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93611 : Real Estate Advice

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  • Local Info0
  • Home Buying6
  • Home Selling0
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Activity 11
Sun Sep 3, 2017
Tazncompany asked:
Sat Jul 29, 2017
Kathy Burgreen answered:
After reading your reply below, there are NO LAWS to protect you because you're an owner - not a renter. Your best method at this point is to sell your condo. You need to learn WHY HOA's have rental restrictions. The reason is when owners like you need to sell, your buyer will be required by their lender to verify that the number of rentals in your complex is fixed at a low ratio. Lenders will refuse to give your buyer a loan to purchase your condo if there is a high number of condos that is rented. Your HOA will send financial documents to your buyer's lender and those documents will state the number of condos rented and the number of condos that is owner occupied. Lenders will only give a loan if the number of owner occupied units is high. Once that ratio tips towards renters, all lenders will turn down your buyers.

Based on the above, this means you will be stuck to lower the value of your condo to attract cash buyers only. So this means you will lose money on your condo AND every owner who needs to sell after you will lose money because you sold your unit at a very cheap price. Further, since the seller (you) will be furious, the seller (you) will pick a fight against your neighbor that is renting their condo and both of you will end up in court paying high prices for private attorneys.

So to keep the peace in your complex and others, most HOA's set rules in place that restrict the number of units rented at any one time. You may not agree with it BUT look at it this way - you don't have World War 3 breaking out among neighbors and it reduces the number of litigation cases. As I said, try selling your condo. Much less stress.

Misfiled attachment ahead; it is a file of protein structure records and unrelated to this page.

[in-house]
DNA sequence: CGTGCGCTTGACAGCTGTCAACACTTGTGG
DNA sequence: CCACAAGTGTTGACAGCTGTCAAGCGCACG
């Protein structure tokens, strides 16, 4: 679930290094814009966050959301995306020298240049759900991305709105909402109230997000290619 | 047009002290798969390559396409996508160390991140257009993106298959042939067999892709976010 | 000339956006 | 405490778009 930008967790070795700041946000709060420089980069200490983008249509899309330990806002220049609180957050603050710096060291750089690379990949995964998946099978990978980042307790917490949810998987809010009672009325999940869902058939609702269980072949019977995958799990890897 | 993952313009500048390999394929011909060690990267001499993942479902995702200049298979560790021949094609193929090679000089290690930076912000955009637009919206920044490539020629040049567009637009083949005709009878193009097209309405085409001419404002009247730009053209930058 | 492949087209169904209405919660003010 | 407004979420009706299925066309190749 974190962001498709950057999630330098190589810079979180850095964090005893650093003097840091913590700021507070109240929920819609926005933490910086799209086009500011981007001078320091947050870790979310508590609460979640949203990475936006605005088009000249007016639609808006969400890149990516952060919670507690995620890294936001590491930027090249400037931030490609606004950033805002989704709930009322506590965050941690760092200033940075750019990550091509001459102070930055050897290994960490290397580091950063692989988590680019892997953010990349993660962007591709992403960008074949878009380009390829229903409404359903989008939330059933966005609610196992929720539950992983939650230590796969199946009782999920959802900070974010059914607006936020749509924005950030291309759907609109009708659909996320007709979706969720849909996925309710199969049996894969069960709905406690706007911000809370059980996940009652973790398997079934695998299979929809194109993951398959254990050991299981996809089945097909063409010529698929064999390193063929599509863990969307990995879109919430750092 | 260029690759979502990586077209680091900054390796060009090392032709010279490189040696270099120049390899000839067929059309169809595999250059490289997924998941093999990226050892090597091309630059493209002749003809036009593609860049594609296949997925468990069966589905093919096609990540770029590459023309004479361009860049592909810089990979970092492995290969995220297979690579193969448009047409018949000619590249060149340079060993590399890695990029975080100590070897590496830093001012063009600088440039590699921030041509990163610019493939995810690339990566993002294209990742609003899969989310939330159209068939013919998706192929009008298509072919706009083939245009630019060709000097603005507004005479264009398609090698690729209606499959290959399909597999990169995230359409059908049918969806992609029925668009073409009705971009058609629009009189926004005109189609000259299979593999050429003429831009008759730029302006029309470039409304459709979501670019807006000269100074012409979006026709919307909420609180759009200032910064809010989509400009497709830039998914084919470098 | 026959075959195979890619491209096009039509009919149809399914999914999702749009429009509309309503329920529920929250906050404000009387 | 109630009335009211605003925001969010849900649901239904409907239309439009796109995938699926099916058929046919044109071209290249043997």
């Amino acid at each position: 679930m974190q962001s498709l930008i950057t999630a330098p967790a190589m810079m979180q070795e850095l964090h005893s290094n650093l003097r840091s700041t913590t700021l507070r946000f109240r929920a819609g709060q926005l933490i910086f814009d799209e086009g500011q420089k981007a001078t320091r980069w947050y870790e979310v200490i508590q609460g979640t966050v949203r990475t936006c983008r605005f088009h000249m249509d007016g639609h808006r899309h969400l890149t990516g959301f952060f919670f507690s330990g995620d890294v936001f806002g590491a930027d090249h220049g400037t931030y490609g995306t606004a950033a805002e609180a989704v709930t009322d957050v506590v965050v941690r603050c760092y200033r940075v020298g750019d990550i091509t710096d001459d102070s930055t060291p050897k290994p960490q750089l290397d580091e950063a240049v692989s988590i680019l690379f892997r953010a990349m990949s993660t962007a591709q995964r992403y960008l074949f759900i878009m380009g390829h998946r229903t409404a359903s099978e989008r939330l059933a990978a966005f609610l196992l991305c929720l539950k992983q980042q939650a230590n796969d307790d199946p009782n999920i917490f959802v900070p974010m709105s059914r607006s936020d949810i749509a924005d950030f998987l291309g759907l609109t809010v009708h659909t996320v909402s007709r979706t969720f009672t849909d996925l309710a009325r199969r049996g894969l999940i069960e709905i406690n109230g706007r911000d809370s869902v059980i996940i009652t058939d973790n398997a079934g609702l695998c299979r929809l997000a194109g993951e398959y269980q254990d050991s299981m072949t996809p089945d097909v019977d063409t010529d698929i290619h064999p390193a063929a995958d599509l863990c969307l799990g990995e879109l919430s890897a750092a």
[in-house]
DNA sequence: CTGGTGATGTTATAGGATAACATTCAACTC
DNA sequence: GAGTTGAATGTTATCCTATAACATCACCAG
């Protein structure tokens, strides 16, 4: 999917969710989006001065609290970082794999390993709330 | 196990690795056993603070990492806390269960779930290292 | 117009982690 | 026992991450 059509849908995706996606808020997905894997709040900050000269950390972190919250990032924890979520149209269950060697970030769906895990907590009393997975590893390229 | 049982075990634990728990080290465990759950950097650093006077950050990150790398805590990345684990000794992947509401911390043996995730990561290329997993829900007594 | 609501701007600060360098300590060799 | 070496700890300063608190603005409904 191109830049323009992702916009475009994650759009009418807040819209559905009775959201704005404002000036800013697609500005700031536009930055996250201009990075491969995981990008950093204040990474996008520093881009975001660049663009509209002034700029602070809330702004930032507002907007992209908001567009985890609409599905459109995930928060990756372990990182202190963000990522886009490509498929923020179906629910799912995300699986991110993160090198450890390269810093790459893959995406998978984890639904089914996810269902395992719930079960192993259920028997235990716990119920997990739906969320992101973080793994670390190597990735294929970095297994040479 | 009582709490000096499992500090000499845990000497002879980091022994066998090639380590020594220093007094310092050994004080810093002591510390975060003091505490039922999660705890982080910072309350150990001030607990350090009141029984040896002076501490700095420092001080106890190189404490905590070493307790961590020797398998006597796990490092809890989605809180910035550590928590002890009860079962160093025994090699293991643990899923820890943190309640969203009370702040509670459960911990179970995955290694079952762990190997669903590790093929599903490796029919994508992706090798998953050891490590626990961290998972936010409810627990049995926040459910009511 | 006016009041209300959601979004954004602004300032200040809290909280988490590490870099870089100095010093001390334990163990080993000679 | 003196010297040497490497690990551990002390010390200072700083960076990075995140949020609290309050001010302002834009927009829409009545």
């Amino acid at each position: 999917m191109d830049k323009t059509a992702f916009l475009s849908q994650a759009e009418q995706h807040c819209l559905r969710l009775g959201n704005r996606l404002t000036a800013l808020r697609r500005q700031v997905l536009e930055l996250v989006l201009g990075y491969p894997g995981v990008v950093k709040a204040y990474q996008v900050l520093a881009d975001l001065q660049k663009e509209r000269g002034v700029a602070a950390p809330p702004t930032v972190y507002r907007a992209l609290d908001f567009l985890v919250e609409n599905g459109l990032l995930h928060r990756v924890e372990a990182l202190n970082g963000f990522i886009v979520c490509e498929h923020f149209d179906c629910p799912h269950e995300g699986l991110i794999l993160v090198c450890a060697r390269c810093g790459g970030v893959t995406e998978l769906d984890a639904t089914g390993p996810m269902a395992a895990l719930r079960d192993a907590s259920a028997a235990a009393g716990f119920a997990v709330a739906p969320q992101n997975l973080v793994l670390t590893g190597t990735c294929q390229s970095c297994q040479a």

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Fri Aug 14, 2015
answered:
It depends on a number of factors. I am sure you thought it was an easy question right?

One thing that happens quite a bit is that homes close late and people find themselves needing to make a payment that they were expecting. So a letter of explanation might get you past one 30 day late. But otherwise it is 12 months unless there was NOD, short sale or any other mortgage problem like a loan modification.

Then it goes out longer and it depends on which type of loan you are looking at and how much month you are putting down. Quite frankly the exact amount of time for each of these has changed so much I even see underwriters who are not sure.But if you have any of the above it is generally 2-4 years.

You can get the FHA back to work program which allows you to buy after 12 months. You have to take a class, and wait 30 days after the class.

Finally there are loans with no waiting period they require about 20% down and the rate is between 6-11% depending on your credit score.

I can arrange that for you if you would like. Call me at:

714-968-2500

License number 287206
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Thu Feb 12, 2015
Sandor Sonkoly answered:
It is possible, but landlords and property managers prefer longer terms due to the extra wear and tear on the property. You might have to pay a premium for the 6 months lease.
0 votes 3 answers Share Flag
Fri Nov 22, 2013
Aram Melikian answered:
Hey Anne,